By conducting a discourse analysis (SKAD) in the field of academic economics textbooks, this paper aims at reconstructing frames and identity options offered to undergraduate students relating to the questions ‘Why study economics?’ and ‘Who do I become by studying economics?’. The analysis showed three major frames and respective identity offerings, all of which are contextualized theoretically, with prominent reference to the Foucauldian reflection of the science of Political Economy. Surprisingly, none of them encourages the student to think critically, as could have been expected in a pedagogical context. Taken together, economics textbooks appear as a “total structure of actions brought to bear upon possible action” (Foucault), therefore, as a genuine example of Foucauldian power structures.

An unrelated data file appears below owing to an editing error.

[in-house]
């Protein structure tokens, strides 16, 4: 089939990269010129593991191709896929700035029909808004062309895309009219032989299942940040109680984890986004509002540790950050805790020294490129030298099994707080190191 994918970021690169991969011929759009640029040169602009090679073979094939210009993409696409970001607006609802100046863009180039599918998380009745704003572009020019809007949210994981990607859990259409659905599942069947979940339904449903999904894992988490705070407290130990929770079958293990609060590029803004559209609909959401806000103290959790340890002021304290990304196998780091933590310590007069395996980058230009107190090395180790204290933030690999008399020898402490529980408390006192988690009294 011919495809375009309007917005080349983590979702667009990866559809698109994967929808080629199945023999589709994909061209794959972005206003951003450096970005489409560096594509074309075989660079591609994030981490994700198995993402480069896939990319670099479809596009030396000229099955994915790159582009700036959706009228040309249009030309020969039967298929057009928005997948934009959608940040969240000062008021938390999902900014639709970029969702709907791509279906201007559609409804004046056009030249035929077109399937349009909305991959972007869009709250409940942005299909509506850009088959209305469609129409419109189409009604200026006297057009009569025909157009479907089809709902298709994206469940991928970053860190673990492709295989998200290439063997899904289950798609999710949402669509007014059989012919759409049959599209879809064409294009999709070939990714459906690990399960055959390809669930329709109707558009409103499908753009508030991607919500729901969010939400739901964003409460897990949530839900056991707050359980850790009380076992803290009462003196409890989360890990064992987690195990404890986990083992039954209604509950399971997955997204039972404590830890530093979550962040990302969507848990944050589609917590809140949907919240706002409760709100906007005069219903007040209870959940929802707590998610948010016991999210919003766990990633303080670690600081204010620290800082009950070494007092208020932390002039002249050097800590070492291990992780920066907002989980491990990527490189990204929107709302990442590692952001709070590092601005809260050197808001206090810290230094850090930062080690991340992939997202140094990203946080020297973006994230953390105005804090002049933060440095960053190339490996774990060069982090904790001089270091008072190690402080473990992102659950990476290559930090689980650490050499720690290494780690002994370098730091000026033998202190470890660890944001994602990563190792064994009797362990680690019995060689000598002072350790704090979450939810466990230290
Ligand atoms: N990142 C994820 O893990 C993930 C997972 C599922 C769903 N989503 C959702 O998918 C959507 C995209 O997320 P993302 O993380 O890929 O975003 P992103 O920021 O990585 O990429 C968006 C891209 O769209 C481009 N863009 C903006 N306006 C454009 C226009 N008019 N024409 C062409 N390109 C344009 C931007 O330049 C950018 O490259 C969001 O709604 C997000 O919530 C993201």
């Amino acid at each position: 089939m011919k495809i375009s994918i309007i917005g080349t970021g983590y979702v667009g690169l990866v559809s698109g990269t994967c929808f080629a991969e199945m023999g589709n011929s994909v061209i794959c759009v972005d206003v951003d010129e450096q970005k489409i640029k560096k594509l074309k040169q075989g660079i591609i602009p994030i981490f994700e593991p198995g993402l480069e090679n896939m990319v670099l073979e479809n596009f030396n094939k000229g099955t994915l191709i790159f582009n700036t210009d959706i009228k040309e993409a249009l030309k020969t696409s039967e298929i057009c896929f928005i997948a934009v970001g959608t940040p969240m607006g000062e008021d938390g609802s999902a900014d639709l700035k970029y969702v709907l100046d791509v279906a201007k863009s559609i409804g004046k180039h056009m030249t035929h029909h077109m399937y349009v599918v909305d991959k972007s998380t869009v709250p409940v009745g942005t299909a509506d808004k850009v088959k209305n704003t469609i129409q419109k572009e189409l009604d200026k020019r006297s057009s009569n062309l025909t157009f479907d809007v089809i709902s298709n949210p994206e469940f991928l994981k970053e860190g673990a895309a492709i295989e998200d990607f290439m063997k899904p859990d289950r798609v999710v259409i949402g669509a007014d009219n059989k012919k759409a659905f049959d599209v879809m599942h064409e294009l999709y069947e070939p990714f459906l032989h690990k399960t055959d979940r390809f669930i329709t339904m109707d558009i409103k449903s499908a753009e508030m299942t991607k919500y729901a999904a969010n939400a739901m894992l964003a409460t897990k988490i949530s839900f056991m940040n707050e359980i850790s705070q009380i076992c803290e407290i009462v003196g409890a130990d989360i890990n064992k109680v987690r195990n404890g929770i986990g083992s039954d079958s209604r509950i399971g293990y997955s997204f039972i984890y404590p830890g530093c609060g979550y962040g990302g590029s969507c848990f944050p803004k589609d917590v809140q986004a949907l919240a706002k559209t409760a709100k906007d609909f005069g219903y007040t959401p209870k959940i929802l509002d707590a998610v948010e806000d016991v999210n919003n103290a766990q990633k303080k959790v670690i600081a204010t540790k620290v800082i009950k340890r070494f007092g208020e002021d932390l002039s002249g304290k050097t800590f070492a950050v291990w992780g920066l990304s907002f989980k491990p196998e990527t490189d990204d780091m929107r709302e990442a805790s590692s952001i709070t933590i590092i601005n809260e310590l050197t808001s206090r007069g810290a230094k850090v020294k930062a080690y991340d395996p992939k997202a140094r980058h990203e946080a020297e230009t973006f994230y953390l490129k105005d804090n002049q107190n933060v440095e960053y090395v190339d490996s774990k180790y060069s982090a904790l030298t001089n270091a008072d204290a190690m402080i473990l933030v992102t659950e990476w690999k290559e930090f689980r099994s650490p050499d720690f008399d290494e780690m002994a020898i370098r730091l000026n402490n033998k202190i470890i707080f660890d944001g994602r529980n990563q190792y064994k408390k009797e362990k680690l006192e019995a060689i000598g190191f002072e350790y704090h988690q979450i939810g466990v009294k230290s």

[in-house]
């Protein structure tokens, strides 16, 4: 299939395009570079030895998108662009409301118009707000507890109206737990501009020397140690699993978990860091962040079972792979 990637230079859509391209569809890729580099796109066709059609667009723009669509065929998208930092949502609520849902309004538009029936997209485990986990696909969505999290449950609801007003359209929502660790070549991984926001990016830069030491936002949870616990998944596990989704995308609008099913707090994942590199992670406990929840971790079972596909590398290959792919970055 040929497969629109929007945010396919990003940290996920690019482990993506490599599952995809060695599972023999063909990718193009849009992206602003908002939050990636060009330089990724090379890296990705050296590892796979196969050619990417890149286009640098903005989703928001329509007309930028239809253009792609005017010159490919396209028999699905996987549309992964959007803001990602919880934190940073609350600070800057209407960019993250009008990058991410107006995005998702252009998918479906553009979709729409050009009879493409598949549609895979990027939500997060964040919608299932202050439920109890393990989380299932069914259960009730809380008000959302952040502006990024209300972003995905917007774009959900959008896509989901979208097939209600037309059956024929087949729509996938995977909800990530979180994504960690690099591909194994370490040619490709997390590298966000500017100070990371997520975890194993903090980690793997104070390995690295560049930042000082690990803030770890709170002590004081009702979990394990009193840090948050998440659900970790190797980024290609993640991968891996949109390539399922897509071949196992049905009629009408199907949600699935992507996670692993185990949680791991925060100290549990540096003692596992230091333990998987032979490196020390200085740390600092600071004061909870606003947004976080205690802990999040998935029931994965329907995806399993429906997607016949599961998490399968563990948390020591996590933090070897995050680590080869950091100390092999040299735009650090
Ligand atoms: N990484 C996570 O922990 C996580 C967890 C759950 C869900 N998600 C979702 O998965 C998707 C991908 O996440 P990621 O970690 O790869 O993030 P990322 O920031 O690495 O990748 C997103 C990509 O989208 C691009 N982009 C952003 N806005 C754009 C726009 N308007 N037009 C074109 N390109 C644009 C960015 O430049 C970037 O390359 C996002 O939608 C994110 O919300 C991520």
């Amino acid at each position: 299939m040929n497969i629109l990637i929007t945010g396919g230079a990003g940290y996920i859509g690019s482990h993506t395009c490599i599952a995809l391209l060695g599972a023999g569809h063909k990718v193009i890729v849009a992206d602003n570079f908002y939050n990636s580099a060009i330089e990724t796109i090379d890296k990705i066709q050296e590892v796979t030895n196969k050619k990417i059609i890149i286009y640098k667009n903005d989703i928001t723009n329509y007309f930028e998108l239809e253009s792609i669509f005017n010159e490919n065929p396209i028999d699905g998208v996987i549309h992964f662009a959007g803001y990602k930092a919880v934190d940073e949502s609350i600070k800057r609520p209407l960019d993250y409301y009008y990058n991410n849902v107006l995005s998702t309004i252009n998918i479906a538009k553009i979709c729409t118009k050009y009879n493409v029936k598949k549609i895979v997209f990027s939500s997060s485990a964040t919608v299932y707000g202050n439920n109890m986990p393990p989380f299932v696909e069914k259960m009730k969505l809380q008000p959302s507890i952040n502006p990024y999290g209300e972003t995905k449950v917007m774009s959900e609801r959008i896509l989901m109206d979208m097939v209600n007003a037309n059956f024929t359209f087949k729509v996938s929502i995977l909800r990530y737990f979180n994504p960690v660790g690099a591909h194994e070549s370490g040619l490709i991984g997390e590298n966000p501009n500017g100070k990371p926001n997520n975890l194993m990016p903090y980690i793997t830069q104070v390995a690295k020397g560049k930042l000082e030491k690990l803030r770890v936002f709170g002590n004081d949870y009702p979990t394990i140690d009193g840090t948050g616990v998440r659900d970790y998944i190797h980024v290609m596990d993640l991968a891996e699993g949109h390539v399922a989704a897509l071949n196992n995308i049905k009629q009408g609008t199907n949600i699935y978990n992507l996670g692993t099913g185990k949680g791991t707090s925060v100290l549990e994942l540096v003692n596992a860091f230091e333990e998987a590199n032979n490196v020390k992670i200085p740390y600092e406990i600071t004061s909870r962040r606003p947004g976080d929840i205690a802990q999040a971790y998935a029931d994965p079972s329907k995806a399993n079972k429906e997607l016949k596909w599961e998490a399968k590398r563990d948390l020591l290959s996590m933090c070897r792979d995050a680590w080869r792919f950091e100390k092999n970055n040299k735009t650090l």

2019
Level: beginner
By conducting a discourse analysis (SKAD) in the field of academic economics textbooks, this paper aims at reconstructing frames and identity options offered to undergraduate students relating to the questions ‘Why study economics?’ and ‘Who do I become by studying economics?’. The analysis showed three major frames and respective identity offerings, all of which are contextualized theoretically, with prominent reference to the Foucauldian reflection of the science of Political Economy. Surprisingly, none of them encourages the student to think critically, as could have been expected in a pedagogical context. Taken together, economics textbooks appear as a “total structure of actions brought to bear upon possible action” (Foucault), therefore, as a genuine example of Foucauldian power structures.
2017
Level: advanced